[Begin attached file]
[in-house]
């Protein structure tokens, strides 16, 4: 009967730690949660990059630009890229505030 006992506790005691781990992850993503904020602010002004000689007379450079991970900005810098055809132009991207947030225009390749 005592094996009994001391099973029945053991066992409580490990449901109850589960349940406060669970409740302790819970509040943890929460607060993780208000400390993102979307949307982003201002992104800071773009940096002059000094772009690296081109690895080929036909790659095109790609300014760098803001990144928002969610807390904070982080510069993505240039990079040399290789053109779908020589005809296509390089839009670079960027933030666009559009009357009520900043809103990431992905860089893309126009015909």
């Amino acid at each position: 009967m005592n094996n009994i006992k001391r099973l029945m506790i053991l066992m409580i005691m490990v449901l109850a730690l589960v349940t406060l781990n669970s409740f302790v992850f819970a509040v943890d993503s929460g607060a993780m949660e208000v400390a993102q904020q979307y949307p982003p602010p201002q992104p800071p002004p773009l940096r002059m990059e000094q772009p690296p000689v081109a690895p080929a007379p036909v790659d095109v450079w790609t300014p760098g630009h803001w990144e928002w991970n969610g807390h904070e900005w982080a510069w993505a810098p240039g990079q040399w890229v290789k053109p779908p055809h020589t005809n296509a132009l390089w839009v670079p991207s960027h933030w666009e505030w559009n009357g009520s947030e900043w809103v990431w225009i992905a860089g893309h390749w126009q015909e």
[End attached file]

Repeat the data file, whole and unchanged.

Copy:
[in-house]
């Protein structure tokens, strides 16, 4: 009967730690949660990059630009890229505030 006992506790005691781990992850993503904020602010002004000689007379450079991970900005810098055809132009991207947030225009390749 005592094996009994001391099973029945053991066992409580490990449901109850589960349940406060669970409740302790819970509040943890929460607060993780208000400390993102979307949307982003201002992104800071773009940096002059000094772009690296081109690895080929036909790659095109790609300014760098803001990144928002969610807390904070982080510069993505240039990079040399290789053109779908020589005809296509390089839009670079960027933030666009559009009357009520900043809103990431992905860089893309126009015909």
């Amino acid at each position: 009967m005592n094996n009994i006992k001391r099973l029945m506790i053991l066992m409580i005691m490990v449901l109850a730690l589960v349940t406060l781990n669970s409740f302790v992850f819970a509040v943890d993503s929460g607060a993780m949660e208000v400390a993102q904020q979307y949307p982003p602010p201002q992104p800071p002004p773009l940096r002059m990059e000094q772009p690296p000689v081109a690895p080929a007379p036909v790659d095109v450079w790609t300014p760098g630009h803001w990144e928002w991970n969610g807390h904070e900005w982080a510069w993505a810098p240039g990079q040399w890229v290789k053109p779908p055809h020589t005809n296509a132009l390089w839009v670079p991207s960027h933030w666009e505030w559009n009357g009520s947030e900043w809103v990431w225009i992905a860089g893309h390749w126009q015909e």